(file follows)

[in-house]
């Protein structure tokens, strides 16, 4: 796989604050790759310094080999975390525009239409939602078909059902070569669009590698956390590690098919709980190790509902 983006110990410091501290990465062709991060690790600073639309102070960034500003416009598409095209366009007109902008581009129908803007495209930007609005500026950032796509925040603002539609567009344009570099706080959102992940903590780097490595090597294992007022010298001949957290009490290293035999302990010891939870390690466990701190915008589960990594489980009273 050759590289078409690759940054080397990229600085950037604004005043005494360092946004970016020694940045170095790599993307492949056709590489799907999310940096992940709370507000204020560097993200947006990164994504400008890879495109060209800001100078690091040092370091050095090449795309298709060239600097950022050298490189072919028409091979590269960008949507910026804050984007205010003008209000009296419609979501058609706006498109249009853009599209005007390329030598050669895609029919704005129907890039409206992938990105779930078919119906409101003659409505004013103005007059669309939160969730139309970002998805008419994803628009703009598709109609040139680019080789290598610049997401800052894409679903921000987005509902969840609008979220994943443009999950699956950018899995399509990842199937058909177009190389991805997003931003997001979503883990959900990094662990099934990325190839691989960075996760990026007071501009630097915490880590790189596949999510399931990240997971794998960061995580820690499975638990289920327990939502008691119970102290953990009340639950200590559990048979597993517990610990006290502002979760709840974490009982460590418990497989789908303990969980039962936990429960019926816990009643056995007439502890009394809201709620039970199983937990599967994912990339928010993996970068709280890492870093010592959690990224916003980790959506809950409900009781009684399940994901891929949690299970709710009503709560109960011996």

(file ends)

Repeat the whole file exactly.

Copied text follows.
[in-house]
């Protein structure tokens, strides 16, 4: 796989604050790759310094080999975390525009239409939602078909059902070569669009590698956390590690098919709980190790509902 983006110990410091501290990465062709991060690790600073639309102070960034500003416009598409095209366009007109902008581009129908803007495209930007609005500026950032796509925040603002539609567009344009570099706080959102992940903590780097490595090597294992007022010298001949957290009490290293035999302990010891939870390690466990701190915008589960990594489980009273 050759590289078409690759940054080397990229600085950037604004005043005494360092946004970016020694940045170095790599993307492949056709590489799907999310940096992940709370507000204020560097993200947006990164994504400008890879495109060209800001100078690091040092370091050095090449795309298709060239600097950022050298490189072919028409091979590269960008949507910026804050984007205010003008209000009296419609979501058609706006498109249009853009599209005007390329030598050669895609029919704005129907890039409206992938990105779930078919119906409101003659409505004013103005007059669309939160969730139309970002998805008419994803628009703009598709109609040139680019080789290598610049997401800052894409679903921000987005509902969840609008979220994943443009999950699956950018899995399509990842199937058909177009190389991805997003931003997001979503883990959900990094662990099934990325190839691989960075996760990026007071501009630097915490880590790189596949999510399931990240997971794998960061995580820690499975638990289920327990939502008691119970102290953990009340639950200590559990048979597993517990610990006290502002979760709840974490009982460590418990497989789908303990969980039962936990429960019926816990009643056995007439502890009394809201709620039970199983937990599967994912990339928010993996970068709280890492870093010592959690990224916003980790959506809950409900009781009684399940994901891929949690299970709710009503709560109960011996």